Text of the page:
Yup, I’m here. I’ve made it to the second half of my sixth decade. And, as you may be discovering too, dear reader, it’s not all bad, moving into retirement, social security, and conversations about yoga poses and herbal supplements for aged bodies.
I’m embarrassed to admit that there was a time in my life when “over 60” was a pejorative phrase in my book. I dismissed others thoughtlessly with… “Oh, don’t mind him; he’s old.” or “She said that? Ignore it; she’s in her second childhood.”
Now I hear that dismissive tone in the voices of younger people. I see expressions of pity slip across unwrinkled brows when I stumble or ask someone to speak a bit louder.
I’ve spent enough time, here, “over the hill,” to be able to draw some conclusions and make some decisions about my life… and my future. Yes, my future!
And so, here’s my Declaration of Acceptance, my manifesto – I am in my “second childhood” and lovin’ it.
- Everything is waiting to be revealed. Like children, for me everything is new and captivating, waiting to be discovered and explored.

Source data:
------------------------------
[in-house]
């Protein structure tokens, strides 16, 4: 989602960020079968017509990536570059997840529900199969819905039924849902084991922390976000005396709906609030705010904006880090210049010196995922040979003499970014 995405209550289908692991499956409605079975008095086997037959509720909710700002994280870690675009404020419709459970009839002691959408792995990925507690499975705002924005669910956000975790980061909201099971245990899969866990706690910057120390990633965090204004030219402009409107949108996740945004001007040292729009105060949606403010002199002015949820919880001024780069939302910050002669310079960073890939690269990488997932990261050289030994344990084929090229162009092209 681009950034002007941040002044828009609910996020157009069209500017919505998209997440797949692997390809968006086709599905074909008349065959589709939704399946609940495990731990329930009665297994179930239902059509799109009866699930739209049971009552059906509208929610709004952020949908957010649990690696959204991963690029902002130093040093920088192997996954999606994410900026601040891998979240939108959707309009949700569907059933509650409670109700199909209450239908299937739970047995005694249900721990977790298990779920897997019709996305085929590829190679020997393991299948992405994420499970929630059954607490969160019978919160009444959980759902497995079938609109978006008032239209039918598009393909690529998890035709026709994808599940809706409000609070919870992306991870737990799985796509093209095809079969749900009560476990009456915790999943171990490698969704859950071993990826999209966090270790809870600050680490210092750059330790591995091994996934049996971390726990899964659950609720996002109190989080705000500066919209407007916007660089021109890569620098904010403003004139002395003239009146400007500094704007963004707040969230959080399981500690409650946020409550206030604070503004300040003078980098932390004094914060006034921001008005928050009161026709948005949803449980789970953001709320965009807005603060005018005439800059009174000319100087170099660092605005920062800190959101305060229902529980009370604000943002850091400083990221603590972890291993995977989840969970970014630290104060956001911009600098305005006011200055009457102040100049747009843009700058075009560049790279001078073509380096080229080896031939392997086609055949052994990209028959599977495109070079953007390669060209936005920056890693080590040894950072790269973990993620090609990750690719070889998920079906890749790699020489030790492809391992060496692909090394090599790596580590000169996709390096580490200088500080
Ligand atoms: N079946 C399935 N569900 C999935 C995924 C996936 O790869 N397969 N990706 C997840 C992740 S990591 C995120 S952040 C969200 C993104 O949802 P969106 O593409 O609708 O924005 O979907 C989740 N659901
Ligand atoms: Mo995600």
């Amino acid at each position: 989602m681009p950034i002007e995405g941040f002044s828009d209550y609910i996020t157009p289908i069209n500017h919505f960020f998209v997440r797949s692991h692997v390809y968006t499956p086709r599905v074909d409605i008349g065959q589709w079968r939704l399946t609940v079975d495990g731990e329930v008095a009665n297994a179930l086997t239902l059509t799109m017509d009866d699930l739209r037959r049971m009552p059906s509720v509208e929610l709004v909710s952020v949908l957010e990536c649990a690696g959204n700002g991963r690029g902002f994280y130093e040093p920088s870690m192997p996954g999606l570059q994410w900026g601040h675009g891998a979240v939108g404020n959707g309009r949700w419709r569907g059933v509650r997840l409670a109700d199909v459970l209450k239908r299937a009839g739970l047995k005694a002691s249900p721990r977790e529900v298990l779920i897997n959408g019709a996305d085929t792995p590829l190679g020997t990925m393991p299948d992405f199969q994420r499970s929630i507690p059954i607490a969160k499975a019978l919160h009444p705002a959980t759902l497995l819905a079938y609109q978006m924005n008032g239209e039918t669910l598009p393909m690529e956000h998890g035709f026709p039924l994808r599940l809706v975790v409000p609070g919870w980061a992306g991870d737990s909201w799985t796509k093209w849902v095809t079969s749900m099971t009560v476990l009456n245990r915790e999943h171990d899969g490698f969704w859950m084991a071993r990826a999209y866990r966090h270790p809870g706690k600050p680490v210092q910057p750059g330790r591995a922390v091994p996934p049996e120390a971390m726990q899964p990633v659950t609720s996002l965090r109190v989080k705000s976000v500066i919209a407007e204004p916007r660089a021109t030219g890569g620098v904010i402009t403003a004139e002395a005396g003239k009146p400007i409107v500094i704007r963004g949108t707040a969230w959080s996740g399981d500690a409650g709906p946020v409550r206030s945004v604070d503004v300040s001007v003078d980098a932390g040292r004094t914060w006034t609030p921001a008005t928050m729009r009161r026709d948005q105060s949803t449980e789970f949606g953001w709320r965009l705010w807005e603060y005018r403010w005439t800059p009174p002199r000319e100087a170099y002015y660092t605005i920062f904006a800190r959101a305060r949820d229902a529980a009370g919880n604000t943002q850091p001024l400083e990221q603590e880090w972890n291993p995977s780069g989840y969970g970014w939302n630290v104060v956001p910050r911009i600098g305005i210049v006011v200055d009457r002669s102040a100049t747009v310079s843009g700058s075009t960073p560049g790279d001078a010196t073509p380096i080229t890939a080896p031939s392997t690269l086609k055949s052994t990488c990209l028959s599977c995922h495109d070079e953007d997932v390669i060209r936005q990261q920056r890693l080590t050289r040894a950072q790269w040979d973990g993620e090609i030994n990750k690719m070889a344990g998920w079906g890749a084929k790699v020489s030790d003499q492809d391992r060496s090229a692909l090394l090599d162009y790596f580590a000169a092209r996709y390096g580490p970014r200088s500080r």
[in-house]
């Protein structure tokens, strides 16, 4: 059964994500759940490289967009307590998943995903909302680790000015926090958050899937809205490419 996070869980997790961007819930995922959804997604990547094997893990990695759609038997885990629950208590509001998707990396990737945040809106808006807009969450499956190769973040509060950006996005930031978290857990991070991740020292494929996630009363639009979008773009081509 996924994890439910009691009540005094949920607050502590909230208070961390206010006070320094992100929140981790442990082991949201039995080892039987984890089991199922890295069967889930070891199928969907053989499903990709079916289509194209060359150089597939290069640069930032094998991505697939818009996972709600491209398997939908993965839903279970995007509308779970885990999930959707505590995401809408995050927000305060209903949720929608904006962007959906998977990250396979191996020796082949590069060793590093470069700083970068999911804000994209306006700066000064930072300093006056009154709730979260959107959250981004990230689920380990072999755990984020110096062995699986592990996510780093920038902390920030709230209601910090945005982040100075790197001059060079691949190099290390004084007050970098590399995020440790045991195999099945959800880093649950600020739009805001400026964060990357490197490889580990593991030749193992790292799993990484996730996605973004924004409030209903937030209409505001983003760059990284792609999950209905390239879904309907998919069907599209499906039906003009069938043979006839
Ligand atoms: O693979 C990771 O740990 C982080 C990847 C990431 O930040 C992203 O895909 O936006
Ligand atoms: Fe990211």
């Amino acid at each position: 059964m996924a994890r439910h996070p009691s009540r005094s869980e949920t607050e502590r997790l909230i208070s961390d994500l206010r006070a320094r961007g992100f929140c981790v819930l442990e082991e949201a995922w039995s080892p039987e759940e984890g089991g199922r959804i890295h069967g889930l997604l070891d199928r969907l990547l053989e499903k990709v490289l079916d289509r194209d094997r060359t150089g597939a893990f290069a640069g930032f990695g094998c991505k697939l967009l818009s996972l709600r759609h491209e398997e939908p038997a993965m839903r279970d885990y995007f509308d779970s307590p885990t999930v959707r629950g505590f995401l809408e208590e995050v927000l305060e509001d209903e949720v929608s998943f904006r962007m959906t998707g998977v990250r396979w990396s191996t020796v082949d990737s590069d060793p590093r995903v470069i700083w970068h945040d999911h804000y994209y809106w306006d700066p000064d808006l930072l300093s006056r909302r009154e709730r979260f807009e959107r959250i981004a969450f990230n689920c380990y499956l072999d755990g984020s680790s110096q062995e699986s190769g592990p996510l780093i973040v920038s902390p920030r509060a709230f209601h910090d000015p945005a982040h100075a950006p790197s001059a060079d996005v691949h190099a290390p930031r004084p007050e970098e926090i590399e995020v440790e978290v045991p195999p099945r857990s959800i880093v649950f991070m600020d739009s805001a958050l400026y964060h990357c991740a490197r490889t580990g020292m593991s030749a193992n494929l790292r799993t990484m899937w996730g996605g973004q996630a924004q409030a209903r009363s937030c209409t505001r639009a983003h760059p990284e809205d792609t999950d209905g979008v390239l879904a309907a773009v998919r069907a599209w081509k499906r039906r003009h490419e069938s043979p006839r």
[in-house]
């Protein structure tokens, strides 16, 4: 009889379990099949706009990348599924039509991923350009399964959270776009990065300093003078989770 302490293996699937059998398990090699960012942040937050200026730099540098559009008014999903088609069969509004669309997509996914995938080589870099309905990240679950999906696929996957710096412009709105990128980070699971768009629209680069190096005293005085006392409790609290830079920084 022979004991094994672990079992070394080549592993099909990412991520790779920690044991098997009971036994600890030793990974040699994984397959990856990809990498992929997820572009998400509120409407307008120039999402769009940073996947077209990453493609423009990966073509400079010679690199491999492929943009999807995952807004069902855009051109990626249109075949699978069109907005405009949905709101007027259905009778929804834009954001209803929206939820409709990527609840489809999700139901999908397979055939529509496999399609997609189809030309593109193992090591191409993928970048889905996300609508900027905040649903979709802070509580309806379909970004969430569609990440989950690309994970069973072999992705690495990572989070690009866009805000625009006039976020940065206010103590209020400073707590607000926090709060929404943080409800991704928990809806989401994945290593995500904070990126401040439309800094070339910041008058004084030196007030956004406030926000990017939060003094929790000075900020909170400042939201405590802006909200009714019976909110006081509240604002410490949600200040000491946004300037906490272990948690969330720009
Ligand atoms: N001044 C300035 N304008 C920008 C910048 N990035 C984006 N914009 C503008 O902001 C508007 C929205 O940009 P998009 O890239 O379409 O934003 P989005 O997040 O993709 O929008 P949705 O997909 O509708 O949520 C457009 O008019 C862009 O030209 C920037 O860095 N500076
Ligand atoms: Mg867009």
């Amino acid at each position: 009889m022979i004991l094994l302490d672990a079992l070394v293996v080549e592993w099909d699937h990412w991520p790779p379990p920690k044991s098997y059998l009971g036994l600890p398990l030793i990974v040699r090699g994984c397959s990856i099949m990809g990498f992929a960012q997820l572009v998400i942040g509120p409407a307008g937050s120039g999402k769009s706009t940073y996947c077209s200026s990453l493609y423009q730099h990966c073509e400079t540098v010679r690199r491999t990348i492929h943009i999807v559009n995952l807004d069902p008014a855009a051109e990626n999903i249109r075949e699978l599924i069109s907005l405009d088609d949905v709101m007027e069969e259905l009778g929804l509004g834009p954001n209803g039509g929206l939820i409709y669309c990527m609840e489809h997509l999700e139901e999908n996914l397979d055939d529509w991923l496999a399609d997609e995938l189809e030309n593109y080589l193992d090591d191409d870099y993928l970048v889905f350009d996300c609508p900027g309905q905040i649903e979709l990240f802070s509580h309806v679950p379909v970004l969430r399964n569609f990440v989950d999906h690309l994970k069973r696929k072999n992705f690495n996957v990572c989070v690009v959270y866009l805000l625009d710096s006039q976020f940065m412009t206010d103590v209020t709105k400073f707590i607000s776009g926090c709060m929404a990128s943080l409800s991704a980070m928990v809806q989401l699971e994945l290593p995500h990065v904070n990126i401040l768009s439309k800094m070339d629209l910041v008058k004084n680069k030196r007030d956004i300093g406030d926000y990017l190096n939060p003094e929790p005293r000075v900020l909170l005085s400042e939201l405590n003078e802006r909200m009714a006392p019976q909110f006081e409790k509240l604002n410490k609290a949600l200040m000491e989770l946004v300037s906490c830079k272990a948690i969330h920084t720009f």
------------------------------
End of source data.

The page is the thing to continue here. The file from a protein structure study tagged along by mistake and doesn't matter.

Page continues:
- Mistakes are part of learning. Like children, I am not afraid to try, and perhaps fail, and try again.
- The feelings of those around me matter. Like children, I listen, not for objective information, but for tones and moods – humor and sadness, little signals that someone needs a hug, or a laugh, or privacy.
- There is delight around every corner. Like children, I am not afraid to admire and express my joy in people and things both ordinary and exceptional.
- Now is the time to have fun. Like children, I have time to play. I play well alone or with others.
- Love is to share. Like children, I will love without reservation. (Broken hearts heal.)
- Wonder is my natural state. Like children, I am amazed and awed by the antics of a squirrel and the rainbow spilling through a raindrop.
That’s it, my manifesto, my seven guiding principles for the hours, days, and years left before me.
In The Art of Happiness, the Dalai Lama speaks about “basic spirituality — basic human qualities of goodness, kindness, compassion, and caring… as long as we are human beings, as long as we are members of the human family, all of us need these basic spiritual values.”
Children come to us with these qualities, and we can deepen or regain them when we choose.